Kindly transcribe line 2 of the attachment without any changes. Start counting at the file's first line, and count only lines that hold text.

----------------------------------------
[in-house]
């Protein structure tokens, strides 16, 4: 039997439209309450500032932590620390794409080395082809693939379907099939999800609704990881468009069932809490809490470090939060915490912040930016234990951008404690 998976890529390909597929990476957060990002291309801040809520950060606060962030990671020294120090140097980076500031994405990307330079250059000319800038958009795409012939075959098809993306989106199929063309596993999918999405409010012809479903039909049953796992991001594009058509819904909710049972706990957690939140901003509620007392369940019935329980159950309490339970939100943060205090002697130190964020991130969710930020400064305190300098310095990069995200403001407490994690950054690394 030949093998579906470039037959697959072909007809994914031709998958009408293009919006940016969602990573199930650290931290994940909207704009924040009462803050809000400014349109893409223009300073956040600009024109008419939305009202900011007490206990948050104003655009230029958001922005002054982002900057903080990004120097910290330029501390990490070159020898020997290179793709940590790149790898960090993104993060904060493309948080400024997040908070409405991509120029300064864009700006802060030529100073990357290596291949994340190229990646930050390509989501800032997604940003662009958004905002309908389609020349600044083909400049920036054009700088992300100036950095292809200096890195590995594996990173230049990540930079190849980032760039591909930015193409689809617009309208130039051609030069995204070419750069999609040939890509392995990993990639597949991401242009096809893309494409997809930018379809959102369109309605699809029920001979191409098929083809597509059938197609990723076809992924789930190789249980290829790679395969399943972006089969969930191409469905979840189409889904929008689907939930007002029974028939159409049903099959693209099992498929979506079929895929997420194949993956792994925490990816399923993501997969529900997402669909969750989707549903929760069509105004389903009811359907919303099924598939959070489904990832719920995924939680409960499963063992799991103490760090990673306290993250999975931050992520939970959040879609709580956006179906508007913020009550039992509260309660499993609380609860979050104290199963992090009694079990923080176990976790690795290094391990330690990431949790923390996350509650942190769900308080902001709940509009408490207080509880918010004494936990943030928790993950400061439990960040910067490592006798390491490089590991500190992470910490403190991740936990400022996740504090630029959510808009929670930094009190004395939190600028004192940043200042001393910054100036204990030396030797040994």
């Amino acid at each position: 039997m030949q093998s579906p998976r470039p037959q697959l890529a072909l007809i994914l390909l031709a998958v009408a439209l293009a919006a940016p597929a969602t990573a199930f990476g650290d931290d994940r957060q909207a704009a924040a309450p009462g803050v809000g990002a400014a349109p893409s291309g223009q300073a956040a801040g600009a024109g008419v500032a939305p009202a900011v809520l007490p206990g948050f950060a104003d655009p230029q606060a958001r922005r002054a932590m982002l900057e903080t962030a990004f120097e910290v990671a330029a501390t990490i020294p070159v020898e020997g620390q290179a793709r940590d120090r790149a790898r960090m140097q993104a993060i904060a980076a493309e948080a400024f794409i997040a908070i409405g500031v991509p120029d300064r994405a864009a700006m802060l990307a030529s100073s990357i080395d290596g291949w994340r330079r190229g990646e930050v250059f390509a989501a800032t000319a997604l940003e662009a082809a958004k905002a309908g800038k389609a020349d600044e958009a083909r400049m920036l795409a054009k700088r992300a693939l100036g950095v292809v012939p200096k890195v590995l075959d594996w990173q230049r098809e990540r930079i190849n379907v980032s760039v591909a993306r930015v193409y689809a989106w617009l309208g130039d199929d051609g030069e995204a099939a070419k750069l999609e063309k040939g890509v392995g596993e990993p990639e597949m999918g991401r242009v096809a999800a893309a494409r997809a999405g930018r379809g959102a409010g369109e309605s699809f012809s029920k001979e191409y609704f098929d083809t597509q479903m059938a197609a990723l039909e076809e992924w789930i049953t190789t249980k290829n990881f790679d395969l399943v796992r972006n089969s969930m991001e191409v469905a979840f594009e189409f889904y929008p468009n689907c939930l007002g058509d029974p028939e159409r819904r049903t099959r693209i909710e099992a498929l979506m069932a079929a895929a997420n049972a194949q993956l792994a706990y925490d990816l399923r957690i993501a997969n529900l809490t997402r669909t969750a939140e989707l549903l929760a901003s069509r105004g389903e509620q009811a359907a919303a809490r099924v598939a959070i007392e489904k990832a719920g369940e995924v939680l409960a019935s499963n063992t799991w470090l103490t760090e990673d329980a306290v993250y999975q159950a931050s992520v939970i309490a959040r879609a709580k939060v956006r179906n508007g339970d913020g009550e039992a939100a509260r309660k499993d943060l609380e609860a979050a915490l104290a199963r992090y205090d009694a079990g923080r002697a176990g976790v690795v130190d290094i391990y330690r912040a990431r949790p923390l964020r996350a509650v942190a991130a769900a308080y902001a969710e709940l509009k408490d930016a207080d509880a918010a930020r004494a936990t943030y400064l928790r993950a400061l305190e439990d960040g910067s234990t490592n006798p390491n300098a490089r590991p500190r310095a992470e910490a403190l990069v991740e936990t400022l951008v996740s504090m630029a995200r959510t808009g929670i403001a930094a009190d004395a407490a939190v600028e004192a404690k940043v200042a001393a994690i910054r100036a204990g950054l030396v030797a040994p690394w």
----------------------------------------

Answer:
């Protein structure tokens, strides 16, 4: 039997439209309450500032932590620390794409080395082809693939379907099939999800609704990881468009069932809490809490470090939060915490912040930016234990951008404690 998976890529390909597929990476957060990002291309801040809520950060606060962030990671020294120090140097980076500031994405990307330079250059000319800038958009795409012939075959098809993306989106199929063309596993999918999405409010012809479903039909049953796992991001594009058509819904909710049972706990957690939140901003509620007392369940019935329980159950309490339970939100943060205090002697130190964020991130969710930020400064305190300098310095990069995200403001407490994690950054690394 030949093998579906470039037959697959072909007809994914031709998958009408293009919006940016969602990573199930650290931290994940909207704009924040009462803050809000400014349109893409223009300073956040600009024109008419939305009202900011007490206990948050104003655009230029958001922005002054982002900057903080990004120097910290330029501390990490070159020898020997290179793709940590790149790898960090993104993060904060493309948080400024997040908070409405991509120029300064864009700006802060030529100073990357290596291949994340190229990646930050390509989501800032997604940003662009958004905002309908389609020349600044083909400049920036054009700088992300100036950095292809200096890195590995594996990173230049990540930079190849980032760039591909930015193409689809617009309208130039051609030069995204070419750069999609040939890509392995990993990639597949991401242009096809893309494409997809930018379809959102369109309605699809029920001979191409098929083809597509059938197609990723076809992924789930190789249980290829790679395969399943972006089969969930191409469905979840189409889904929008689907939930007002029974028939159409049903099959693209099992498929979506079929895929997420194949993956792994925490990816399923993501997969529900997402669909969750989707549903929760069509105004389903009811359907919303099924598939959070489904990832719920995924939680409960499963063992799991103490760090990673306290993250999975931050992520939970959040879609709580956006179906508007913020009550039992509260309660499993609380609860979050104290199963992090009694079990923080176990976790690795290094391990330690990431949790923390996350509650942190769900308080902001709940509009408490207080509880918010004494936990943030928790993950400061439990960040910067490592006798390491490089590991500190992470910490403190991740936990400022996740504090630029959510808009929670930094009190004395939190600028004192940043200042001393910054100036204990030396030797040994």